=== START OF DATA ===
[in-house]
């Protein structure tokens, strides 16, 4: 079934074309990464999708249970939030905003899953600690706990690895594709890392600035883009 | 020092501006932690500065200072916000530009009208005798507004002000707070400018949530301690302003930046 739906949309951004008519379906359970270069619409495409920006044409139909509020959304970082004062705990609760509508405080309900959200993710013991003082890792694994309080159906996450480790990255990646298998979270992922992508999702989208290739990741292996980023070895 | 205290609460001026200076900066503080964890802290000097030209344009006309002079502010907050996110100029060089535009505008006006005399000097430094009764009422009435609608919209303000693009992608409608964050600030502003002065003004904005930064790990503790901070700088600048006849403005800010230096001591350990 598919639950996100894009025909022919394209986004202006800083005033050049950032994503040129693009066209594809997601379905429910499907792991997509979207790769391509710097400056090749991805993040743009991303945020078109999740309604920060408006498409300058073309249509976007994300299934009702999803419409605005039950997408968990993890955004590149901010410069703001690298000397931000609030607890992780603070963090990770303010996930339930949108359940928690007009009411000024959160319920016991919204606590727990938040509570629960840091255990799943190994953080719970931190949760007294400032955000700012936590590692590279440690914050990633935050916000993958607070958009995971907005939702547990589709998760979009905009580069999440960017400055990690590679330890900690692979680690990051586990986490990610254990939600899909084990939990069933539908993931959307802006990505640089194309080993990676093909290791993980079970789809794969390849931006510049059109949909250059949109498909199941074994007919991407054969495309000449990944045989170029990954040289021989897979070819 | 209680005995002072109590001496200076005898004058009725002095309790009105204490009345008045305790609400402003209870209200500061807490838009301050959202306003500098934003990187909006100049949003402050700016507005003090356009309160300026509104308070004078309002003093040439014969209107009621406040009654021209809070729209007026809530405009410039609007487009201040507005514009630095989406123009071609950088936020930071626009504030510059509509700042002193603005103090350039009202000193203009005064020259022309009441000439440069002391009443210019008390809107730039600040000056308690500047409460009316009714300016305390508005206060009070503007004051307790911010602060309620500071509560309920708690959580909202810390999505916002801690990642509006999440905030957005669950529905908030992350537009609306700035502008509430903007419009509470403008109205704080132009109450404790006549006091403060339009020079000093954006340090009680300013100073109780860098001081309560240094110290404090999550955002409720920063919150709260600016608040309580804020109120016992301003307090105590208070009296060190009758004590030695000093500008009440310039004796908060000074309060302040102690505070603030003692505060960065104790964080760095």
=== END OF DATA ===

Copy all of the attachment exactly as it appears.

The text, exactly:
[in-house]
């Protein structure tokens, strides 16, 4: 079934074309990464999708249970939030905003899953600690706990690895594709890392600035883009 | 020092501006932690500065200072916000530009009208005798507004002000707070400018949530301690302003930046 739906949309951004008519379906359970270069619409495409920006044409139909509020959304970082004062705990609760509508405080309900959200993710013991003082890792694994309080159906996450480790990255990646298998979270992922992508999702989208290739990741292996980023070895 | 205290609460001026200076900066503080964890802290000097030209344009006309002079502010907050996110100029060089535009505008006006005399000097430094009764009422009435609608919209303000693009992608409608964050600030502003002065003004904005930064790990503790901070700088600048006849403005800010230096001591350990 598919639950996100894009025909022919394209986004202006800083005033050049950032994503040129693009066209594809997601379905429910499907792991997509979207790769391509710097400056090749991805993040743009991303945020078109999740309604920060408006498409300058073309249509976007994300299934009702999803419409605005039950997408968990993890955004590149901010410069703001690298000397931000609030607890992780603070963090990770303010996930339930949108359940928690007009009411000024959160319920016991919204606590727990938040509570629960840091255990799943190994953080719970931190949760007294400032955000700012936590590692590279440690914050990633935050916000993958607070958009995971907005939702547990589709998760979009905009580069999440960017400055990690590679330890900690692979680690990051586990986490990610254990939600899909084990939990069933539908993931959307802006990505640089194309080993990676093909290791993980079970789809794969390849931006510049059109949909250059949109498909199941074994007919991407054969495309000449990944045989170029990954040289021989897979070819 | 209680005995002072109590001496200076005898004058009725002095309790009105204490009345008045305790609400402003209870209200500061807490838009301050959202306003500098934003990187909006100049949003402050700016507005003090356009309160300026509104308070004078309002003093040439014969209107009621406040009654021209809070729209007026809530405009410039609007487009201040507005514009630095989406123009071609950088936020930071626009504030510059509509700042002193603005103090350039009202000193203009005064020259022309009441000439440069002391009443210019008390809107730039600040000056308690500047409460009316009714300016305390508005206060009070503007004051307790911010602060309620500071509560309920708690959580909202810390999505916002801690990642509006999440905030957005669950529905908030992350537009609306700035502008509430903007419009509470403008109205704080132009109450404790006549006091403060339009020079000093954006340090009680300013100073109780860098001081309560240094110290404090999550955002409720920063919150709260600016608040309580804020109120016992301003307090105590208070009296060190009758004590030695000093500008009440310039004796908060000074309060302040102690505070603030003692505060960065104790964080760095």